Mobility issues can afflict anyone at any age, however, whether due to genetic conditions or injury, and this is far from uncommon: Estimates are that about 200 million young people worldwide are struggling with reduced mobility.
Young people with disabilities that reduce their mobility and require a wheelchair or cane assistance not only deal with all of the typical issues their older peers deal with, but also many additional psychological and emotional issues, making their experience much more intense in many ways, and much more likely to affect their overall social development.
Children born with disabilities that reduce their mobility are often met with disappointment and grief on the part of their families, and even the best-intentioned family can often let those feelings of grief affect their long-term attitude towards the children in subtle but powerful ways. Children with mobility issues are often raised with constant reminders of their “limitations” that convince them they cannot compete on a level playing ground in life, even if their mental capabilities are unaffected.
Children with mobility issues also commonly face intense discrimination both on the part of society and more brutally and emotionally from other children. It’s not uncommon at all for children with mobility issues to be ostracised from their local peers due to the typical concentration on physical activities and sports among children. Even if treated kindly by everyone, the inability to take part in the typical sporting activities shared by their peers can inhibit relationships and social development.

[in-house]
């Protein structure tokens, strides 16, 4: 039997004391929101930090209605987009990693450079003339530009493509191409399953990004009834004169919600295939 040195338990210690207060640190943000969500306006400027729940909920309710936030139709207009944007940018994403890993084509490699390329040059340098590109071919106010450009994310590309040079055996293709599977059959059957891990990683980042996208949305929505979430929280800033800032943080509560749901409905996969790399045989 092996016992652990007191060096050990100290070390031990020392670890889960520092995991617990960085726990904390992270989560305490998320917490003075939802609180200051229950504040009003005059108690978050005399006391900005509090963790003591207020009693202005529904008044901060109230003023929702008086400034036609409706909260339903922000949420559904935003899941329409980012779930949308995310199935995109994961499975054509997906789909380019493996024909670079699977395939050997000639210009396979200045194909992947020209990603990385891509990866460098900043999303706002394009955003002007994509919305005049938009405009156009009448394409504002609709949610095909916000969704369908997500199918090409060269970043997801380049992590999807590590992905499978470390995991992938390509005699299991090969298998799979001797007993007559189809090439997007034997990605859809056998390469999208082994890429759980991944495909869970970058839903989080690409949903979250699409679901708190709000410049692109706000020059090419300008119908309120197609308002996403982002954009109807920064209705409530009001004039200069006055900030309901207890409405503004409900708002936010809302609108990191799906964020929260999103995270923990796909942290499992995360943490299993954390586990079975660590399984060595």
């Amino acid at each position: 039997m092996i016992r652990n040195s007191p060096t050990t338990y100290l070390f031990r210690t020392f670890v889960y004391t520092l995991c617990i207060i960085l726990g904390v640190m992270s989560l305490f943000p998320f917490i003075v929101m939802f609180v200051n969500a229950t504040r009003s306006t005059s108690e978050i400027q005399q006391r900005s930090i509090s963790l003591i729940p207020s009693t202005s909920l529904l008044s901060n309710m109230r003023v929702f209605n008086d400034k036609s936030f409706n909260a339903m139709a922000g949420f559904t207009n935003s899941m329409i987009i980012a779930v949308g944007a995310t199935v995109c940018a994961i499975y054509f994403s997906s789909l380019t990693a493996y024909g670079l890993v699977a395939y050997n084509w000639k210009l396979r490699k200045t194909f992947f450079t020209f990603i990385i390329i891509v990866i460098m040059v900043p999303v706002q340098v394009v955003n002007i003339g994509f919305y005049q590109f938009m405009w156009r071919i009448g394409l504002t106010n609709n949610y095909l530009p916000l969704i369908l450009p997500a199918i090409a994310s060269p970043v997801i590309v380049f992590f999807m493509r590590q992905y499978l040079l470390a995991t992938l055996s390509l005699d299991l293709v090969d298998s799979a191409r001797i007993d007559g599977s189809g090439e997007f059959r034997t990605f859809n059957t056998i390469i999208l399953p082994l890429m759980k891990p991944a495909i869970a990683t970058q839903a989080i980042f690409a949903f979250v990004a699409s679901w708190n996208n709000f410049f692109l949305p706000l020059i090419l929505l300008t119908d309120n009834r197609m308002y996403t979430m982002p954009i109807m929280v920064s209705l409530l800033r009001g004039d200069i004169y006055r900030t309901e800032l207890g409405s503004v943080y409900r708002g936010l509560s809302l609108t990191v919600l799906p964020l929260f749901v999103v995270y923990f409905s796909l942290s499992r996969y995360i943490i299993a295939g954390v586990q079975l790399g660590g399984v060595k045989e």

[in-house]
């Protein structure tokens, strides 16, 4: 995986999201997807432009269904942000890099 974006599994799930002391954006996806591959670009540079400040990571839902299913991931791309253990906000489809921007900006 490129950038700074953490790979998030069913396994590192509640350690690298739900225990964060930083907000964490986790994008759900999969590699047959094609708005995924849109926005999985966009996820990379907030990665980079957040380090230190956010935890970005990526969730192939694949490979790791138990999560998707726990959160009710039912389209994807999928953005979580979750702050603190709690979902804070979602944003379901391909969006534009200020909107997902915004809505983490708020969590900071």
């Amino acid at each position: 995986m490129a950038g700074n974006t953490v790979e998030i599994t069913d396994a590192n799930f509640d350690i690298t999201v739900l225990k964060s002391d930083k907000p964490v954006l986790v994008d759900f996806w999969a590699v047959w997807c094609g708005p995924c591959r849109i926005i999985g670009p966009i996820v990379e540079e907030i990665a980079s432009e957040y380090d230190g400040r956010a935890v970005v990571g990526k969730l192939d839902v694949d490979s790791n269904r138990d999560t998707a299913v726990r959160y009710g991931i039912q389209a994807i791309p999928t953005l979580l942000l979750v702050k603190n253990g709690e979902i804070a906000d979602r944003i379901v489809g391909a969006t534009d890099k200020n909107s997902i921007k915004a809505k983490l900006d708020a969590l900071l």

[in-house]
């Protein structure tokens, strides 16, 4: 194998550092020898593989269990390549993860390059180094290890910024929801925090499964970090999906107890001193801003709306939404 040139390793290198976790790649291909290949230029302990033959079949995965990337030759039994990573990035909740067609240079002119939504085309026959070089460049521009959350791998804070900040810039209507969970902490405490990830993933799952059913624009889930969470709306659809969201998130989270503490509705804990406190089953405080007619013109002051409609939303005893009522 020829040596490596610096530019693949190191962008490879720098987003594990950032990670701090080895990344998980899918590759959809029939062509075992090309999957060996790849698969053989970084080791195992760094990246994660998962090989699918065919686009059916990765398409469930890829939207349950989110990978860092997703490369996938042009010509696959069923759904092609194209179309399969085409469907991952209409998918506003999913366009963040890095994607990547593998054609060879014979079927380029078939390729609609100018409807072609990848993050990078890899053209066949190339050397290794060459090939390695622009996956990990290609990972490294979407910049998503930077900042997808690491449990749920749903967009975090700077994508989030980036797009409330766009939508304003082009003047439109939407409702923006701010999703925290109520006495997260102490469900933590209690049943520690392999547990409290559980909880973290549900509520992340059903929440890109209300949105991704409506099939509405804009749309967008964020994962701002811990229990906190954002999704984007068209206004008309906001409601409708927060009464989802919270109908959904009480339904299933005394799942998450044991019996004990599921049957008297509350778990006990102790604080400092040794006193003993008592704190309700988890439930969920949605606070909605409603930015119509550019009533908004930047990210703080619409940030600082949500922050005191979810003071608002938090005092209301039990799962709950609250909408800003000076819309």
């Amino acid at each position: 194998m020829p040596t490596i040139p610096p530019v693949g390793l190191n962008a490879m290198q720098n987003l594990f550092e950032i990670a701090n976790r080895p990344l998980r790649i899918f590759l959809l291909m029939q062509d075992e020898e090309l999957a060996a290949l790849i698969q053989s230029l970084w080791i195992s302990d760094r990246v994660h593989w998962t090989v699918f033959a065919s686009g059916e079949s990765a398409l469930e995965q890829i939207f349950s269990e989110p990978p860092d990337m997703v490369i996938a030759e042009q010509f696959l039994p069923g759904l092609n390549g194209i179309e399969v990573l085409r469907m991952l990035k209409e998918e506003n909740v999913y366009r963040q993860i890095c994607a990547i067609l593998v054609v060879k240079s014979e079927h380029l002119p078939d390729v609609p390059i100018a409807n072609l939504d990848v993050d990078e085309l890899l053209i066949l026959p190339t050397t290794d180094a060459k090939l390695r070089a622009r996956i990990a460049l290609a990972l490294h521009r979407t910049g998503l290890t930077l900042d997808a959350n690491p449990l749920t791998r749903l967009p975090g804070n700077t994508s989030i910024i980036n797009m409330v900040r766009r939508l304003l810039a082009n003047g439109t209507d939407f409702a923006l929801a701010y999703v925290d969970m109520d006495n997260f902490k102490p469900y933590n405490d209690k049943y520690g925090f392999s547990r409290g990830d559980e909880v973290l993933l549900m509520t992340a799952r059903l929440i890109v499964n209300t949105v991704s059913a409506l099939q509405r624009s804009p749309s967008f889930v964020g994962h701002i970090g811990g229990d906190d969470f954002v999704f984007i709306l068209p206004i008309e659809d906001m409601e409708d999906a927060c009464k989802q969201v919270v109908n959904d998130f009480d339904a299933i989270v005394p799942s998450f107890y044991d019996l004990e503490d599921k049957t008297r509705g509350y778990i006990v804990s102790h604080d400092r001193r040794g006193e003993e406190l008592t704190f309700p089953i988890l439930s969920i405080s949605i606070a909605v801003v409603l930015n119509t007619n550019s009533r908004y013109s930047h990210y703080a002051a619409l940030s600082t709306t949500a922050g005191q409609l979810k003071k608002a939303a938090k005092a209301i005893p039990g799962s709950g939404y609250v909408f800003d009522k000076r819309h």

One significant challenge for youth dealing with mobility issues concerns their physical development. Children grow and develop rapidly, and a lack of physical exercise or other movement can severely impact their overall health and growth into adulthood. This can affect muscle development, cardiovascular and respiratory health, and psychological aspects associated with physical movement and mobility. Difficulties in getting outside into fresh air and sunlight can contribute to depression and other mental issues that then affect every other aspect of the youth’s life, from their academic performance to their overall psychological profile.
A heavy financial and emotional burden can also be seen in the difficulties in keeping up with growth spurts, often requiring new fittings for canes or braces that assist with walking and even wheelchairs that must be adjusted or replaced. The seemingly endless nature of such adjustments can be financially difficult for families and psychologically challenging for youths who don’t wish to be reminded — or to see others reminded — of their limitations.
In the end, younger people dealing with mobility issues may have greater challenges to deal with than adults with similar issues. Adults have had a lifetime to develop social and mental skills useful in adapting to a mobility-challenged lifestyle, and often have the emotional and financial resources to make accommodations in their lives, whereas youth are perceived as more resilient due to their youth but may in fact be much less equipped to deal with mobility issues. Care must be taken with younger people suffering from disabilities that affect their mobility to help them with their special needs in this area.
This advice comes from the team at Mobility Solutions, Scotland’s largest mobility store. They offer the latest in disability aids and mobility products and are regularly writing to raise awareness of ways for the elderly to manage mobility issues. Connect with Mobility Solutions on Facebook or Twitter.